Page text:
hardly obtain belief.  In hopes to ingratiate myself further into his 
majesty’s favour, I told him of “an invention, discovered between three 
and four hundred years ago, to make a certain powder, into a heap of 
which, the smallest spark of fire falling, would kindle the whole in a 
moment, although it were as big as a mountain, and make it all fly up in 
the air together, with a noise and agitation greater than thunder.  That a 
proper quantity of this powder rammed into a hollow tube of brass or 
iron, according to its bigness, would drive a ball of iron or lead, with 
such violence and speed, as nothing was able to sustain its force.  That 
the largest balls thus discharged, would not only destroy whole ranks of 
an army at once, but batter the strongest walls to the ground, sink down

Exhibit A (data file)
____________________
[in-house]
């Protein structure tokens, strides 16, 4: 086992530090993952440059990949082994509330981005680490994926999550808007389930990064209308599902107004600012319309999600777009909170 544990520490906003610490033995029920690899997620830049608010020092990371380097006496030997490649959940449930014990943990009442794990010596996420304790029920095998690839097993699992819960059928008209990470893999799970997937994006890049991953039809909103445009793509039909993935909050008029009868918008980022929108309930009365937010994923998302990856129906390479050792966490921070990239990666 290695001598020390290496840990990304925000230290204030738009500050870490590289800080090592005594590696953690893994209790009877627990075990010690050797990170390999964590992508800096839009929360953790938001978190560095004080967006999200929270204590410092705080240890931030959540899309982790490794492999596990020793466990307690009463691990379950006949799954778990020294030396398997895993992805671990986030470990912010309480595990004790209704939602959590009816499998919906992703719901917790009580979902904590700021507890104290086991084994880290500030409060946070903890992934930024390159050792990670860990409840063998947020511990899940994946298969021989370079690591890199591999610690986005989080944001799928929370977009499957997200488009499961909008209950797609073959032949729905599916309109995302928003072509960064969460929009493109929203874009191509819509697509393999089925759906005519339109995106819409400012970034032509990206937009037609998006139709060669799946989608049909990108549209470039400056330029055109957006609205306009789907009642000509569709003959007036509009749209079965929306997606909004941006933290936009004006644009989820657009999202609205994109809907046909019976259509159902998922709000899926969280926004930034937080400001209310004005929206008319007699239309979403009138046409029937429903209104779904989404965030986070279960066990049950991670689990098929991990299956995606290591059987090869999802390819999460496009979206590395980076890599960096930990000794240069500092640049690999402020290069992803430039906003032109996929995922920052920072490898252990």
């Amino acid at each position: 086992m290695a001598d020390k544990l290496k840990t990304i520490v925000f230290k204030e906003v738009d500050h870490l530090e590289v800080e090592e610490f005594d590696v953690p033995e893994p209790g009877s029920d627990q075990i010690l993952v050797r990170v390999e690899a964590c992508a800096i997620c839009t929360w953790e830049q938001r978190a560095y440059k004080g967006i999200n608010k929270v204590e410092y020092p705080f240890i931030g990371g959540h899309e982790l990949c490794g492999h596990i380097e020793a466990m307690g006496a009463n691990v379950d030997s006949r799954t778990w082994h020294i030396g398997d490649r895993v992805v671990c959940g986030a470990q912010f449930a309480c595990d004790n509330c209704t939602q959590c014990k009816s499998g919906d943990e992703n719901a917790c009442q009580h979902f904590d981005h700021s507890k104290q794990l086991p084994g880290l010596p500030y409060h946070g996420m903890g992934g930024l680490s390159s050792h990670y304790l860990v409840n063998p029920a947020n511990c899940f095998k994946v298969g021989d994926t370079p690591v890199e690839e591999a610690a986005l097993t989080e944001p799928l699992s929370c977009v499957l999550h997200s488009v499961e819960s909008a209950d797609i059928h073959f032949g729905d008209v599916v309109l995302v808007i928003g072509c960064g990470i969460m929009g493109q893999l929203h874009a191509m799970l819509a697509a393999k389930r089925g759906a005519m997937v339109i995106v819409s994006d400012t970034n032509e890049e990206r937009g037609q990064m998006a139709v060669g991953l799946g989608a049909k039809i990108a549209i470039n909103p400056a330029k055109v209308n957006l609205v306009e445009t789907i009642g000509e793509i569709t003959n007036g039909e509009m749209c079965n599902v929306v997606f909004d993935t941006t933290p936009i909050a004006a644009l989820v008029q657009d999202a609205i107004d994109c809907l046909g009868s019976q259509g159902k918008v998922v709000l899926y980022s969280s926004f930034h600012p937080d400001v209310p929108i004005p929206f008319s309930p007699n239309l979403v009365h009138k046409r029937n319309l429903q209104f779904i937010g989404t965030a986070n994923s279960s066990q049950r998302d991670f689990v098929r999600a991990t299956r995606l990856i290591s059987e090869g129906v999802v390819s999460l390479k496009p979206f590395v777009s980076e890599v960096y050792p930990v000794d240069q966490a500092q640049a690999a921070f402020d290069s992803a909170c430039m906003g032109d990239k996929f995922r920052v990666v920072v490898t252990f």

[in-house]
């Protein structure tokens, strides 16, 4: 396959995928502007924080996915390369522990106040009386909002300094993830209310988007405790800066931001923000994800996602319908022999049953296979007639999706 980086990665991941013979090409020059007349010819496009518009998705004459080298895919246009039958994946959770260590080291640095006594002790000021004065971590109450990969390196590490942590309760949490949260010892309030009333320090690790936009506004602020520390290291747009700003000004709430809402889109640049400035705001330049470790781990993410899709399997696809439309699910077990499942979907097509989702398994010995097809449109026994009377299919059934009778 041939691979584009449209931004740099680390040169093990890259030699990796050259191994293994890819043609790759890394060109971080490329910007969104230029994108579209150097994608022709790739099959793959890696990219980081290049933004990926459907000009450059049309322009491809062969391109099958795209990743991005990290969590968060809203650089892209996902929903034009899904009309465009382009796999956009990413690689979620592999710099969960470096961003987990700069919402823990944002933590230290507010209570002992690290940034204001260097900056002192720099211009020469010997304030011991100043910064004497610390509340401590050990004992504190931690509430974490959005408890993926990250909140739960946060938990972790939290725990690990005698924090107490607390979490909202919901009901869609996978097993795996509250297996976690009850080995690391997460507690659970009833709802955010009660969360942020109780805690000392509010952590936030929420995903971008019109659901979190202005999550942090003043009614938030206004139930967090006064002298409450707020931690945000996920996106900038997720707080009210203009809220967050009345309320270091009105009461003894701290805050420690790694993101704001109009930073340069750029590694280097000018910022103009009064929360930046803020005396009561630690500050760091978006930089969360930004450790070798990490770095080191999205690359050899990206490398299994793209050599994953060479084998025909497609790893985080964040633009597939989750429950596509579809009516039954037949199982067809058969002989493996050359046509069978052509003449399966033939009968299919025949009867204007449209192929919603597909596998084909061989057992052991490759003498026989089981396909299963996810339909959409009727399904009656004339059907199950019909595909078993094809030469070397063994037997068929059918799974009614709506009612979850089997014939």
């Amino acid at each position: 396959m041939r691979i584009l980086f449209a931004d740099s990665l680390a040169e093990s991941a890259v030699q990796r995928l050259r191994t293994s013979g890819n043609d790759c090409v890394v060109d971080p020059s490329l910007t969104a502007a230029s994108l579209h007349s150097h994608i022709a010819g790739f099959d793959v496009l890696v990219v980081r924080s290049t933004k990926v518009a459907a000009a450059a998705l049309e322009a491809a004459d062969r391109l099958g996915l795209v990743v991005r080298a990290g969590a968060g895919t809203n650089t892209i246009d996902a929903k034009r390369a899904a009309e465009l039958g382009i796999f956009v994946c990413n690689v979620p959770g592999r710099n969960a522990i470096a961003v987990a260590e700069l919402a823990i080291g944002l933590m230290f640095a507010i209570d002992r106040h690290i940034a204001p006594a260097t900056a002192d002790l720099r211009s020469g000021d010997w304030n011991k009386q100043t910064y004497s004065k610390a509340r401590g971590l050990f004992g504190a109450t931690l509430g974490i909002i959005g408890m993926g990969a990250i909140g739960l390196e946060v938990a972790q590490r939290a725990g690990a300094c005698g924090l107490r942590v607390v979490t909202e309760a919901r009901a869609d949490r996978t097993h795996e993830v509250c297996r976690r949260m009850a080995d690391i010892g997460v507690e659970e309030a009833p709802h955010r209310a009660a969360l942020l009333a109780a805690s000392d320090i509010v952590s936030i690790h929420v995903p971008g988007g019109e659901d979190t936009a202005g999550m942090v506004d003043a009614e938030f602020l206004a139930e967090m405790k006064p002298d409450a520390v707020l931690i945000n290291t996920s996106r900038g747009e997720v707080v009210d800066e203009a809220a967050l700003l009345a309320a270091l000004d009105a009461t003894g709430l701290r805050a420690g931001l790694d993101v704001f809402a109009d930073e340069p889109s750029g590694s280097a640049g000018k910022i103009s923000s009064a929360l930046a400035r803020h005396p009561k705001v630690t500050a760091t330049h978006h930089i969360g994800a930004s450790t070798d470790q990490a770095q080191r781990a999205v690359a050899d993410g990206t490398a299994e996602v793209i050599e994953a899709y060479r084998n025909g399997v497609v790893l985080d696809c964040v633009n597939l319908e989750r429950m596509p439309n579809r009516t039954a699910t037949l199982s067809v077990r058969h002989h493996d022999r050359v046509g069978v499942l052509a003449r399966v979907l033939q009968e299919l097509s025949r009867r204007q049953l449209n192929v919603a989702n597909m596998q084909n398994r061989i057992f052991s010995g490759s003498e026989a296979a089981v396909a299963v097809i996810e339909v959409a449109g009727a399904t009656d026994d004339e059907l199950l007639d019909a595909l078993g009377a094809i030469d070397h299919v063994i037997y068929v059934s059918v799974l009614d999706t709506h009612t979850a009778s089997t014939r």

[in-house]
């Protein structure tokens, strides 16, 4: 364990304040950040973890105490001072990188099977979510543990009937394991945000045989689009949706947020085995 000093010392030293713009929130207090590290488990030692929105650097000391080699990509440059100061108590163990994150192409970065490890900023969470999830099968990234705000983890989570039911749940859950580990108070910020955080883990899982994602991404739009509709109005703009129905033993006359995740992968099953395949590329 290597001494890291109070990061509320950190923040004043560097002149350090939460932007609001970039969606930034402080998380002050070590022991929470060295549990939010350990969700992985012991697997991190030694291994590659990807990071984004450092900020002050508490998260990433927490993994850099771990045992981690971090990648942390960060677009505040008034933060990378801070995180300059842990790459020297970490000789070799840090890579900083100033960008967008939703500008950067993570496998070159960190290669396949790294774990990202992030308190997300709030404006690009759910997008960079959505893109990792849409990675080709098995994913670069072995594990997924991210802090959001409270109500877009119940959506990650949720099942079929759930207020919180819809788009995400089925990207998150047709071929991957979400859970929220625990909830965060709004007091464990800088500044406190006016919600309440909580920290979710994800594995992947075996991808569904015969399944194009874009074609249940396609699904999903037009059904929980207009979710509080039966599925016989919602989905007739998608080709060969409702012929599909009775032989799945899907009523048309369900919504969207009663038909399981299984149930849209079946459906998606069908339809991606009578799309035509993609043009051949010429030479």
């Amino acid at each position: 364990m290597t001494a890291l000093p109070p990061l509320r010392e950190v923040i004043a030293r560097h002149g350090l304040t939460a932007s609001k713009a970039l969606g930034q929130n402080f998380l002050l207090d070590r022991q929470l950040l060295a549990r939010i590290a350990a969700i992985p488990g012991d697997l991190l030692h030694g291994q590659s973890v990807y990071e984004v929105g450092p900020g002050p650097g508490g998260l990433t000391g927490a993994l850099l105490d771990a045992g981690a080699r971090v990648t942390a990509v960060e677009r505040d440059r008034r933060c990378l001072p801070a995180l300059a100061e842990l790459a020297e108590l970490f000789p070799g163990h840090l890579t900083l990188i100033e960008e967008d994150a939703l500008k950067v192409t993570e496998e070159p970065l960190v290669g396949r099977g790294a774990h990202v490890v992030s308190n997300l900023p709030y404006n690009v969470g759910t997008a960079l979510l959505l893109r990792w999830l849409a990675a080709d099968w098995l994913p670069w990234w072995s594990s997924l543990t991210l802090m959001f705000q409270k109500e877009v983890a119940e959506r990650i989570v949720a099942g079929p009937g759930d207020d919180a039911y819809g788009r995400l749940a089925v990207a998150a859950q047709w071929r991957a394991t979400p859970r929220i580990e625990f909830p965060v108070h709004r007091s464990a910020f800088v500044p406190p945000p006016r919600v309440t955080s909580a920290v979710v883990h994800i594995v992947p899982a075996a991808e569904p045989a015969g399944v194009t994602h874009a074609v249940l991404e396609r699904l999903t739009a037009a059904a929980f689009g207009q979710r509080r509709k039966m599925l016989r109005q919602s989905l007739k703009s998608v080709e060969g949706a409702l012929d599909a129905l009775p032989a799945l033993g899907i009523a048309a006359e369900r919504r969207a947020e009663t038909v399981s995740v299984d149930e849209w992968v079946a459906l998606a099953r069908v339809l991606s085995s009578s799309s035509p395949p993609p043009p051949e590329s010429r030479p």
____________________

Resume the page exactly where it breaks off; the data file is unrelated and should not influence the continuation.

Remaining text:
ships, with a thousand men in each, to the bottom of the sea, and when 
linked together by a chain, would cut through masts and rigging, divide 
hundreds of bodies in the middle, and lay all waste before them.  That 
we often put this powder into large hollow balls of iron, and discharged 
them by an engine into some city we were besieging, which would rip 
up the pavements, tear the houses to pieces, burst and throw splinters 
on every side, dashing out the brains of all who came near.  That I 
knew the ingredients very well, which were cheap and common; I 
understood the manner of compounding them, and could direct his 
workmen how to make those tubes, of a size proportionable to all other 
things in his majesty’s kingdom, and the largest need not be above a 
hundred feet long; twenty or thirty of which tubes, charged with the 
proper quantity of powder and balls, would batter down the walls of the 
strongest town in his dominions in a few hours, or destroy the whole 
metropolis, if ever it should pretend to dispute his absolute commands.”  
This I humbly offered to his majesty, as a small tribute of 
acknowledgment, in turn for so many marks that I had received, of his 
royal favour and protection.

The king was struck with horror at the description I had given of those 
terrible engines, and the proposal I had made.  “He was amazed, how